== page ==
Credibility, Part II

It seems that the Senate Foreign Relations Committee (or at least members of it) doesn’t have much faith in the investigative skills (integrity?) of the State Department in conducting its inquiry into the murders of the US Ambassador and three other Americans in the September 11th attacks on the US the consulate in Benghazi.

“… we request that you transmit to the Senate Foreign Relations Committee all communications between the U.S. Mission to Libya and the State Department relevant to the security situation in Benghazi in the period leading up to the attacks, including, but not limited to, cables sent from Ambassador Stevens.”

“Despite these warnings, the State Department sought and received a waiver from the standard security requirements for the consulate,” the senators wrote.

“We are extremely concerned about conflicting reports over the events leading up to the attacks. Specifically, we are concerned over the apparent lack of security preparations made despite a demonstrable increase in risks to U.S. officials and facilities in Benghazi in the period leading up to the attacks.”

They should be.  We have not gotten a straight answer yet from this Administration, and certainly not from State, regarding  this dreadful attack and the breaches at other embassies that day and in the days following.    For more than a week afterward, White House spokesman Jay Carney still insisted that the attacks were spontaneous, and even when he finally had to admit otherwise, the President contradicted him.   Indeed, President Obama’s remarks before the UN recently were delivered to give the impression that the anti-Islamic video was the cause of the attack, when it was clear that we knew otherwise for quite some time.    Even the Libyan President has said so rather unequivocally.  Hillary Clinton has, aside from condemning the attacks, said little about the security posture in Benghazi or in Cairo.    Either the security threat was known and ignored, or security was subordinated to some other consideration in the face of those threats.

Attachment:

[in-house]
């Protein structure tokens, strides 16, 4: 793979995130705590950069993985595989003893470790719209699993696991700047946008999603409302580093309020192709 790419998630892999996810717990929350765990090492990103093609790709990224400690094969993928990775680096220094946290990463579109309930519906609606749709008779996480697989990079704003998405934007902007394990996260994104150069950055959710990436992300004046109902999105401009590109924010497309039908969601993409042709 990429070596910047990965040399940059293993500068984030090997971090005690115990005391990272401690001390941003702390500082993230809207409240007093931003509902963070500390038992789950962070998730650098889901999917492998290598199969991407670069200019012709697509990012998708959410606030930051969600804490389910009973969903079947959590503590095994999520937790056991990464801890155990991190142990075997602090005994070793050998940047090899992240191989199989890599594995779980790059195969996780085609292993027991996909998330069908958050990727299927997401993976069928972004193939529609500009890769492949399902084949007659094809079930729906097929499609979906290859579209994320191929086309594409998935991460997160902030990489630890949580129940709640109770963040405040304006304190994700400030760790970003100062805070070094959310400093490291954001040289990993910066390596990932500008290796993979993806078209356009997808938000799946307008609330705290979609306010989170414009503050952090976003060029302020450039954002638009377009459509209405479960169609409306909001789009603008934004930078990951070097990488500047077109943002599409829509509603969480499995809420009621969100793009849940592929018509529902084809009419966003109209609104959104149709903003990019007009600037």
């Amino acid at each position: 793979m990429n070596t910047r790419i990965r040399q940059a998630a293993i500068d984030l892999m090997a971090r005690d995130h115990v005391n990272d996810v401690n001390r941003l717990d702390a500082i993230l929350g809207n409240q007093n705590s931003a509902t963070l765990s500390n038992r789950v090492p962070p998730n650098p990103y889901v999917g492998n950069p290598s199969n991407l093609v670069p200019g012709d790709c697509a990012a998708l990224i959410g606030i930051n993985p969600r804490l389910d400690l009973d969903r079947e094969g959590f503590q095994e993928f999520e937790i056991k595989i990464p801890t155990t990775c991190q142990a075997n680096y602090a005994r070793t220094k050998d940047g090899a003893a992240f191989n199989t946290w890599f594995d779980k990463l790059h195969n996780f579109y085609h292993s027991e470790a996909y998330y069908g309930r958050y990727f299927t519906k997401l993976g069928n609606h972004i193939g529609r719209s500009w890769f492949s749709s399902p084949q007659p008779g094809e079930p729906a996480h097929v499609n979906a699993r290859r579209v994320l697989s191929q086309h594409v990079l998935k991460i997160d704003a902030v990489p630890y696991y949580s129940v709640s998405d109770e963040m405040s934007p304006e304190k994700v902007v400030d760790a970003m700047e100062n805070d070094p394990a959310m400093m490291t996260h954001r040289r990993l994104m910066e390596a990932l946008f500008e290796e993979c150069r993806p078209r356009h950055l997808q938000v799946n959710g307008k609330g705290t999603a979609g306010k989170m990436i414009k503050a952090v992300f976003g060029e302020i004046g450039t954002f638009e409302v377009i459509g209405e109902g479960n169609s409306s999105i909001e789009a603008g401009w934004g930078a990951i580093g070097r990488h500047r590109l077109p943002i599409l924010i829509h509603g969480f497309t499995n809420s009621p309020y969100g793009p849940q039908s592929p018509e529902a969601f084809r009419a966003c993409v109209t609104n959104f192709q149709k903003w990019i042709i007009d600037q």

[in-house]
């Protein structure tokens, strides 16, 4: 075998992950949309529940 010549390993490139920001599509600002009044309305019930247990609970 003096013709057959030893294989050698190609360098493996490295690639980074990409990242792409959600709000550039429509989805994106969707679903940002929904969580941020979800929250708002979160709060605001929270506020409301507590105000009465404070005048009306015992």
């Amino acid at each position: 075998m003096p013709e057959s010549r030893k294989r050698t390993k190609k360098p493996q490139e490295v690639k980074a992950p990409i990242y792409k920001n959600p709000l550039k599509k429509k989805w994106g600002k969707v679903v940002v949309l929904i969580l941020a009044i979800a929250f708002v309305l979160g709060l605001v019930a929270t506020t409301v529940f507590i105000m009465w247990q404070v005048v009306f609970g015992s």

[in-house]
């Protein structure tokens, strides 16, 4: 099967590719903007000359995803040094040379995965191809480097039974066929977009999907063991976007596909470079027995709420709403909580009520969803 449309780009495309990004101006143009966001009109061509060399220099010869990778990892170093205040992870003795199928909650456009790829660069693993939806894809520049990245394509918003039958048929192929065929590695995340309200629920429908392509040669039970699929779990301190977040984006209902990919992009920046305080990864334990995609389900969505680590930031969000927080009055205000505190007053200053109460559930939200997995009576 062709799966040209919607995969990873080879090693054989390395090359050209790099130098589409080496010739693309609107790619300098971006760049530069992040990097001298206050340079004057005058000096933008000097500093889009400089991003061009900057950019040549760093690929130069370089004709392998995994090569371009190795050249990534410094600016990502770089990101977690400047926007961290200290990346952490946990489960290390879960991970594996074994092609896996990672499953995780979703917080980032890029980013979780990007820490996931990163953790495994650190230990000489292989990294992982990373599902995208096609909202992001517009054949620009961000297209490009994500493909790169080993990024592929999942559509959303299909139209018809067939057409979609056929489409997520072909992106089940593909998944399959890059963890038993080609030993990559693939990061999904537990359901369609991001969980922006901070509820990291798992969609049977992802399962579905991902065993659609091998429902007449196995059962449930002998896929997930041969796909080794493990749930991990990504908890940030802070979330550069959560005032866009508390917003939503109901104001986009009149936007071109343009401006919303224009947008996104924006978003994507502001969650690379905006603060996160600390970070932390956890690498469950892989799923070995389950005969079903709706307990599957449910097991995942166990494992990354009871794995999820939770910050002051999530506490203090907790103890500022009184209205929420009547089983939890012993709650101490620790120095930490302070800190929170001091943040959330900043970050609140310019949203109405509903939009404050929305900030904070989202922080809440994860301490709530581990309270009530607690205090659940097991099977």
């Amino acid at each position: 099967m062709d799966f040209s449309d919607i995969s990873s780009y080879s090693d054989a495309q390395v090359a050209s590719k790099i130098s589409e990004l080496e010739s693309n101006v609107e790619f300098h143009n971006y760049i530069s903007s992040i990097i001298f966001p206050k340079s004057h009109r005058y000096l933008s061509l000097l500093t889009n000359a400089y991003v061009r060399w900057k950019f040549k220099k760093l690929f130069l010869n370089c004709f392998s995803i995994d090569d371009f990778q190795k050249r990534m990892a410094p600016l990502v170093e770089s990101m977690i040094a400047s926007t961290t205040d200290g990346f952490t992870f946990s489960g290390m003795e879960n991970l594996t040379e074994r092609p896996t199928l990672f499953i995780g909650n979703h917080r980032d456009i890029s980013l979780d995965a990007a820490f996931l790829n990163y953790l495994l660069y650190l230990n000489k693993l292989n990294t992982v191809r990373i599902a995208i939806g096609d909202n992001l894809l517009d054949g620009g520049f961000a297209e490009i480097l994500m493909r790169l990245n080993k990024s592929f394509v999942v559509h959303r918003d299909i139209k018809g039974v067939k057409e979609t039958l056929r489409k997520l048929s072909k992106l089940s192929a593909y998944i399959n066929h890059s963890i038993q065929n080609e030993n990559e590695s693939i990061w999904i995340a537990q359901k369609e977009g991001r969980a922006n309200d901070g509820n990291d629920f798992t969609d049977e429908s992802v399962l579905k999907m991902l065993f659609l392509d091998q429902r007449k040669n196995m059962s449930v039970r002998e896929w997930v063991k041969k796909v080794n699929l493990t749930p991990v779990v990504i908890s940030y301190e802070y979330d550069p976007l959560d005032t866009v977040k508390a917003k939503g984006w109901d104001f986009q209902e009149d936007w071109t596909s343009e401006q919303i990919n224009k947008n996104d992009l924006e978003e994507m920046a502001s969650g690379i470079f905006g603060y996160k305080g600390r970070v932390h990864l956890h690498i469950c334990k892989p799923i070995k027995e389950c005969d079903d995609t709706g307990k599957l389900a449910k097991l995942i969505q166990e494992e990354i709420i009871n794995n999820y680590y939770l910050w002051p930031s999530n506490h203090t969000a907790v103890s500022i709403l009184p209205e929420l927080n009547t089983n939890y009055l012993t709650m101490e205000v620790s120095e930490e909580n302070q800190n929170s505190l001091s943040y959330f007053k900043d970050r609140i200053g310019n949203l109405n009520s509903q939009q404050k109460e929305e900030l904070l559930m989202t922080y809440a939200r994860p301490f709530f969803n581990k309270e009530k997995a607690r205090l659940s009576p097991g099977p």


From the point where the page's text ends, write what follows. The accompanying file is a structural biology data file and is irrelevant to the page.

One has to suspect that the Accountability Review Board will produce nothing of consequence for some time, certainly not before a certain date in November of 2012.  And perhaps the Senators who requested the diplomatic cables have an inkling, like I do, that the Accountability Review Board will be all but devoid of accountability.     You know, the State Department version of the Fast and Furious report.    A self-investigation into a series of terrible decisions and poor leadership bordering on, if not centered around, criminal conduct, which will conclude that the BOSS (Hillary) was somehow not at fault, but instead was poorly served by her minions, the selected number of whom will be sacrificed with hopes that the whole sordid affair will be long forgotten by, say, 2016.